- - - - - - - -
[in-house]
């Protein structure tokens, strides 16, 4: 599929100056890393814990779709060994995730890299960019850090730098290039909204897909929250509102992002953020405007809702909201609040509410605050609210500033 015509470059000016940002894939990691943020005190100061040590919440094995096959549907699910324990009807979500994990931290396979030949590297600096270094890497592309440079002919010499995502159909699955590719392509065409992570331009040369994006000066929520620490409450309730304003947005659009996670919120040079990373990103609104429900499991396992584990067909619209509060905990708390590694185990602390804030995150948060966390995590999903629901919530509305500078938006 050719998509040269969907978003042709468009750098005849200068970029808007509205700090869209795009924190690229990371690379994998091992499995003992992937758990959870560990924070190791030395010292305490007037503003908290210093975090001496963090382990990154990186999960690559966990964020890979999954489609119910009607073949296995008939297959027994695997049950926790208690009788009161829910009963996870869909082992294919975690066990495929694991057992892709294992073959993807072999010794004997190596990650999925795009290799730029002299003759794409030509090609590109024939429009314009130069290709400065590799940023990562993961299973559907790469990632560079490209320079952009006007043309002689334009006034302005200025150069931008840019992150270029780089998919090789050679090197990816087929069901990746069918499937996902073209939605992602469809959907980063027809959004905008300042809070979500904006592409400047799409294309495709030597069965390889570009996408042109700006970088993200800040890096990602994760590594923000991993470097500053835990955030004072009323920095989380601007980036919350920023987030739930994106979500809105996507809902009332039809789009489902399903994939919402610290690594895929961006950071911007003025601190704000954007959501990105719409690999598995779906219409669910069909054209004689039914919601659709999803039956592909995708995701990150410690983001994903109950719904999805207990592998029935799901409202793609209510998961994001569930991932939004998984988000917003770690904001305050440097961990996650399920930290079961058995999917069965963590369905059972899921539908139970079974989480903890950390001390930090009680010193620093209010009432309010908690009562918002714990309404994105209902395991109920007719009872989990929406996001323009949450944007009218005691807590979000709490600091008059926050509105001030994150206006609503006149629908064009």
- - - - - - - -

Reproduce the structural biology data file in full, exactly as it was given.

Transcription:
[in-house]
């Protein structure tokens, strides 16, 4: 599929100056890393814990779709060994995730890299960019850090730098290039909204897909929250509102992002953020405007809702909201609040509410605050609210500033 015509470059000016940002894939990691943020005190100061040590919440094995096959549907699910324990009807979500994990931290396979030949590297600096270094890497592309440079002919010499995502159909699955590719392509065409992570331009040369994006000066929520620490409450309730304003947005659009996670919120040079990373990103609104429900499991396992584990067909619209509060905990708390590694185990602390804030995150948060966390995590999903629901919530509305500078938006 050719998509040269969907978003042709468009750098005849200068970029808007509205700090869209795009924190690229990371690379994998091992499995003992992937758990959870560990924070190791030395010292305490007037503003908290210093975090001496963090382990990154990186999960690559966990964020890979999954489609119910009607073949296995008939297959027994695997049950926790208690009788009161829910009963996870869909082992294919975690066990495929694991057992892709294992073959993807072999010794004997190596990650999925795009290799730029002299003759794409030509090609590109024939429009314009130069290709400065590799940023990562993961299973559907790469990632560079490209320079952009006007043309002689334009006034302005200025150069931008840019992150270029780089998919090789050679090197990816087929069901990746069918499937996902073209939605992602469809959907980063027809959004905008300042809070979500904006592409400047799409294309495709030597069965390889570009996408042109700006970088993200800040890096990602994760590594923000991993470097500053835990955030004072009323920095989380601007980036919350920023987030739930994106979500809105996507809902009332039809789009489902399903994939919402610290690594895929961006950071911007003025601190704000954007959501990105719409690999598995779906219409669910069909054209004689039914919601659709999803039956592909995708995701990150410690983001994903109950719904999805207990592998029935799901409202793609209510998961994001569930991932939004998984988000917003770690904001305050440097961990996650399920930290079961058995999917069965963590369905059972899921539908139970079974989480903890950390001390930090009680010193620093209010009432309010908690009562918002714990309404994105209902395991109920007719009872989990929406996001323009949450944007009218005691807590979000709490600091008059926050509105001030994150206006609503006149629908064009």